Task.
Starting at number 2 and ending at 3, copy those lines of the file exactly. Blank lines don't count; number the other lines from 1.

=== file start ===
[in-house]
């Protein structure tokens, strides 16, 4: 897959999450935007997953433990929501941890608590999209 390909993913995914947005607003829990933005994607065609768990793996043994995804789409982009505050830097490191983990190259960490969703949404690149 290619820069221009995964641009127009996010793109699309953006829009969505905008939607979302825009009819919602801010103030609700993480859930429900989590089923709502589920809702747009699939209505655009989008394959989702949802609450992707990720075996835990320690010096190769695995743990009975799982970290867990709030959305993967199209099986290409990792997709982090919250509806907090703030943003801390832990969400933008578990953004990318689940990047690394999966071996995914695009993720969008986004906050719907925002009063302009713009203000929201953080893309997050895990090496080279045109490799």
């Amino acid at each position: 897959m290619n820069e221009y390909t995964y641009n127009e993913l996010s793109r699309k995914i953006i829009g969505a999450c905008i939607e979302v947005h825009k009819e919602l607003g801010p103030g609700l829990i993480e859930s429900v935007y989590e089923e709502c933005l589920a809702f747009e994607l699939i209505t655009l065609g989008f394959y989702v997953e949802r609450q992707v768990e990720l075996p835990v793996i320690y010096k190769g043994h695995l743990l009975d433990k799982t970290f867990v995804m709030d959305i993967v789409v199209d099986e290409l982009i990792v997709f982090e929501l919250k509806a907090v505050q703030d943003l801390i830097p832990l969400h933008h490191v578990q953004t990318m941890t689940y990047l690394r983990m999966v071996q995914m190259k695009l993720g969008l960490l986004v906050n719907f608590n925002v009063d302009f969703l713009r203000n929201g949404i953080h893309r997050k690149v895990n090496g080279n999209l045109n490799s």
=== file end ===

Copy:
């Protein structure tokens, strides 16, 4: 897959999450935007997953433990929501941890608590999209 390909993913995914947005607003829990933005994607065609768990793996043994995804789409982009505050830097490191983990190259960490969703949404690149 290619820069221009995964641009127009996010793109699309953006829009969505905008939607979302825009009819919602801010103030609700993480859930429900989590089923709502589920809702747009699939209505655009989008394959989702949802609450992707990720075996835990320690010096190769695995743990009975799982970290867990709030959305993967199209099986290409990792997709982090919250509806907090703030943003801390832990969400933008578990953004990318689940990047690394999966071996995914695009993720969008986004906050719907925002009063302009713009203000929201953080893309997050895990090496080279045109490799």
């Amino acid at each position: 897959m290619n820069e221009y390909t995964y641009n127009e993913l996010s793109r699309k995914i953006i829009g969505a999450c905008i939607e979302v947005h825009k009819e919602l607003g801010p103030g609700l829990i993480e859930s429900v935007y989590e089923e709502c933005l589920a809702f747009e994607l699939i209505t655009l065609g989008f394959y989702v997953e949802r609450q992707v768990e990720l075996p835990v793996i320690y010096k190769g043994h695995l743990l009975d433990k799982t970290f867990v995804m709030d959305i993967v789409v199209d099986e290409l982009i990792v997709f982090e929501l919250k509806a907090v505050q703030d943003l801390i830097p832990l969400h933008h490191v578990q953004t990318m941890t689940y990047l690394r983990m999966v071996q995914m190259k695009l993720g969008l960490l986004v906050n719907f608590n925002v009063d302009f969703l713009r203000n929201g949404i953080h893309r997050k690149v895990n090496g080279n999209l045109n490799s």